ProPublica asks for help posting TV political ad spending reports online

March 21, 2012
Category: Uncategorized

ProPublica | PEJ’s State of the Media
ProPublica has waded into the debate between the FCC and local TV stations about whether they should be required to put their political ad spending reports online. “We tend to like the idea of public data being online,” writes ProPublica Social Media Editor Daniel Victor. “Since TV stations won’t put it online themselves, we decided to do it ourselves — and we want your help.” He enlisted students at Medill to visit five stations in the Chicago area and copy the reports, which ProPublica uploaded to its site.

As of 11:30 a.m. Wednesday, less than a day after asking for help to do this at more stations, 48 people in 35 television markets had volunteered. (There are about 210 markets in the country.) Victor told me it’s too early to say if ProPublica will use the reports to create a tool tracking political ad spending across the country.

According to PEJ’s State of the Media, campaigns and super PACs could spend as much as $3.2 billion on TV advertising this year, which would be a record. “Super PAC advertising is particularly lucrative for local stations because they can charge top dollar for commercial time. Candidates, by contrast, must by law receive the lowest ad rate available on local TV stations within 45 days of a primary,” PEJ reports.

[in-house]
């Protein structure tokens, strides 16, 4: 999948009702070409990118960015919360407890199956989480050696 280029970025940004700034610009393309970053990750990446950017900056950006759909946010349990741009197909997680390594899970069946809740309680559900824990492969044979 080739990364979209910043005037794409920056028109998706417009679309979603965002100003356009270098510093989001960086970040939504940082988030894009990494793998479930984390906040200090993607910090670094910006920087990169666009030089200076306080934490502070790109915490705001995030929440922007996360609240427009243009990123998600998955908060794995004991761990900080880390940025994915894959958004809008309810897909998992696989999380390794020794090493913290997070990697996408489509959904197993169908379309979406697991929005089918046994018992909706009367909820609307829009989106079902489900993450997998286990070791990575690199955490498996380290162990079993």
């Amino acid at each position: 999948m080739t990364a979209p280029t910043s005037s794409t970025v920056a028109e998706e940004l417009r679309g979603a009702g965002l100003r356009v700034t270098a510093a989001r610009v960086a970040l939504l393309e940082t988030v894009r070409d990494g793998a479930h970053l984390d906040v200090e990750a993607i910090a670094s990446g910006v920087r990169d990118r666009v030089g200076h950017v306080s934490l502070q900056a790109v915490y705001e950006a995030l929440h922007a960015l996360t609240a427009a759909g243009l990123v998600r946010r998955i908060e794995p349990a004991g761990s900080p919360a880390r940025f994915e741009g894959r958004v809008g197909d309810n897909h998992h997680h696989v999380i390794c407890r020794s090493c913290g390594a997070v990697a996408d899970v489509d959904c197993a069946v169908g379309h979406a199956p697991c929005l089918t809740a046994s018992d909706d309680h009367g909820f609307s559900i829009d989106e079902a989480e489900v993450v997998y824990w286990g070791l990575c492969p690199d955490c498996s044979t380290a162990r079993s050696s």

However, two factors could diminish the windfall for local TV stations: competition from cable, which offers better targeting through niche channels, and the fact that the most competitive races are in small states this year. In 2010, governors’ races in Texas, California and New York drove spending higher.

On Nieman Watchdog, Bill Wheatley proposes “windfall tithing” for those TV stations: “Stations would voluntarily take 10 percent of the gross revenues produced by 2012 election ads and apply the money to enhanced on-air and online political coverage by their stations.” || Related: ProPublica to partner with Digital First Media, providing pre-publication access to its news applications so newspapers can write local stories


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